***Some surgeon’s who use i-fuse may indeed incorporate some of the protocols I’ve listed as important (in my experience). I hope they do and that it is done correctly. Yet, at this stage, it is not mandatory (speaking only in reference to the steps #1-4). Be sure to DO YOUR HOMEWORK in advance to find these things out!!

NOTE:  I have no personal experience with the i-fuse implant, but from what I do know…I think that IF the proper steps are taken by your SI Surgeon (steps and protocals #1-4, that I’ve listed previously under, “SI Surgery…I’ve learned that the following things are a good questions to ask:”) it can be a good surgical option for SIJD patent’s. I have had some interaction with patients who have undergone this procedure.

          b) DIANA is an implant by SIGNUS The Spine Sign which has been designed to lead to bone fusion around the implant:

  • “DIANA: D istraction I nterference A rthrodesis, N eurvascular A nticipating”.The DIANA system utilizes the distraction-interference method to provide a simple and safe fusion technique for the sacroiliac joint. Predictable and reproducible placement of the DIANA implant is achieved using sequential instrumentation with ligamentotaxis stabilizing the joint during the fusion process.
  • With the DIANA method a hollow, specially threaded implant is inserted between the bones of the SI-Joint, to keep the ilial and the sacral bone separated from each other until bony fusion is performed.
  • The Titanium-Implant is filled during and after insertion with bone graft. The special disign allows for lasting ingrowth. It serves only to maintain the distraction until bony fusion is completed. Removal of the implant would not weaken the achieved fusion, since the implant is NOT the fusion method.”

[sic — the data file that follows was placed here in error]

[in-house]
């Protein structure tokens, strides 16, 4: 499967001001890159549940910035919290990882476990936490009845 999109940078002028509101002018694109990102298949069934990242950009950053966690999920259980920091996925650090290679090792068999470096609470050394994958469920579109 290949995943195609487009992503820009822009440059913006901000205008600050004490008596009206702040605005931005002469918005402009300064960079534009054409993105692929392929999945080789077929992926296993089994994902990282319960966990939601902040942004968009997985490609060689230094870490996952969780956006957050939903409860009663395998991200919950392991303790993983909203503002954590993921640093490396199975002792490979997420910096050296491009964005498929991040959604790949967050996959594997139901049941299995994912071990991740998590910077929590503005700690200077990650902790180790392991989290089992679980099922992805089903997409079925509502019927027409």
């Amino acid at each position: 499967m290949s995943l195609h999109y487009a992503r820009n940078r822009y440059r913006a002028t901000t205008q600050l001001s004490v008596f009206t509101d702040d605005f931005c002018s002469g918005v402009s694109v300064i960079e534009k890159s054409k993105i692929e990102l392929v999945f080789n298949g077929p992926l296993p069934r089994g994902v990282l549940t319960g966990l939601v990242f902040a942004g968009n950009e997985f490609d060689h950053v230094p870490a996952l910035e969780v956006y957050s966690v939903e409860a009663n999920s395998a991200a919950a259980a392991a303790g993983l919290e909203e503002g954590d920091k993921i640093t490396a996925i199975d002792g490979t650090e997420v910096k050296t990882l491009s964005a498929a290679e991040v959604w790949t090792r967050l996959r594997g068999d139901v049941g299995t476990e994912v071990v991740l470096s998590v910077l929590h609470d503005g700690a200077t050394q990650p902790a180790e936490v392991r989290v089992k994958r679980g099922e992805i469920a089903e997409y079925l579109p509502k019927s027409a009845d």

• “Once the fusion is solid the implant could be removed, but we never do. A need to remove would only be in cases of nonunion or  infection. The anatomy is ordinarily preserved if the implant must be removed, and a new slightly larger implant can be inserted, reestablishing tension.”

NOTE: I have just copied and pasted ALL of the above information on the DIANA directly off their website and does not reflect my own explanation or understanding of this product and it’s surgical procedure. Personally, I have little  to no knowledge of this implant  product and the surgical procedure for it. Additionally, I have no information on patient outcomes (I will follow up with them to learn more) it appears to be quite new.


****DISCLAIMER NOTE: please keep in mind that all of my writings are my opinions and observances and I am I no way a medical professional or a substitute for one. I have formulated my writings independently and is based on the collaboration of the SIJD knowledge I have gained through my 10yr personal battle with SIJD; research study and travel exposure; and going through post-op therapy with and observing (being ‘coached’) by SIJD expert Vicki Sims, P.T. My goal in reaching out to other SIJD patients is to provide support, stir up awareness and offer education on the topic from a Patient’s PERSPECTIVE! You will likely notice a lot of my links lead to online information by Alan Lippitt M.D., David Weiss M.D., and/or Vicki Sims, P.T. There are several reasons for my preference, including (but not limited to):  PRIMARILY it is because they have shown themselves to be trustworthy, in my own experience and in many other patients I have spoken with who have been treated by them; the 30 years of research and experience treating patients with Sacroiliac Joint Dysfunction (over 5000 SI patient surgeries! This number does NOT even include the additional thousands of patients who have and do go through their conservative SI therapy treatment numbers!); the extremely high SI patient results success rate and accurate educational research and materials… all contribute to make me feel that I can confidently recommend these medical professionals as a good source to uncovering accurate information and/or diagnosis and treatment on the topic of Sacroiliac Joint Dysfunction.****